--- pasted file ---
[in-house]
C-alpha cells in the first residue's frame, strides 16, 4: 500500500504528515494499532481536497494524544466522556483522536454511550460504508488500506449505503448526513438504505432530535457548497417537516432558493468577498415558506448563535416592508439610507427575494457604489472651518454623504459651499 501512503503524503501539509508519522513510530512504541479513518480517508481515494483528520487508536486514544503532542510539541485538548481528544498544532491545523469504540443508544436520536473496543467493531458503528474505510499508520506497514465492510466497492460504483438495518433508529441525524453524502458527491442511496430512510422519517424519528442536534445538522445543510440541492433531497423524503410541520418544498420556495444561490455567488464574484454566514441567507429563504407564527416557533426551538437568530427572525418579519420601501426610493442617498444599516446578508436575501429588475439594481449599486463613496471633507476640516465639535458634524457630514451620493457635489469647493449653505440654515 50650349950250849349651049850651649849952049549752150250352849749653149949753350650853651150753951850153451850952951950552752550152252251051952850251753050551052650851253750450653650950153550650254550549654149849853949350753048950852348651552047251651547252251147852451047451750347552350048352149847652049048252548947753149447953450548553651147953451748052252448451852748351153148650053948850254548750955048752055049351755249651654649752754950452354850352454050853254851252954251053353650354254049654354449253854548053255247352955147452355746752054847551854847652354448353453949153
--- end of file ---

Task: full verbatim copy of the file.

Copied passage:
[in-house]
C-alpha cells in the first residue's frame, strides 16, 4: 500500500504528515494499532481536497494524544466522556483522536454511550460504508488500506449505503448526513438504505432530535457548497417537516432558493468577498415558506448563535416592508439610507427575494457604489472651518454623504459651499 501512503503524503501539509508519522513510530512504541479513518480517508481515494483528520487508536486514544503532542510539541485538548481528544498544532491545523469504540443508544436520536473496543467493531458503528474505510499508520506497514465492510466497492460504483438495518433508529441525524453524502458527491442511496430512510422519517424519528442536534445538522445543510440541492433531497423524503410541520418544498420556495444561490455567488464574484454566514441567507429563504407564527416557533426551538437568530427572525418579519420601501426610493442617498444599516446578508436575501429588475439594481449599486463613496471633507476640516465639535458634524457630514451620493457635489469647493449653505440654515 50650349950250849349651049850651649849952049549752150250352849749653149949753350650853651150753951850153451850952951950552752550152252251051952850251753050551052650851253750450653650950153550650254550549654149849853949350753048950852348651552047251651547252251147852451047451750347552350048352149847652049048252548947753149447953450548553651147953451748052252448451852748351153148650053948850254548750955048752055049351755249651654649752754950452354850352454050853254851252954251053353650354254049654354449253854548053255247352955147452355746752054847551854847652354448353453949153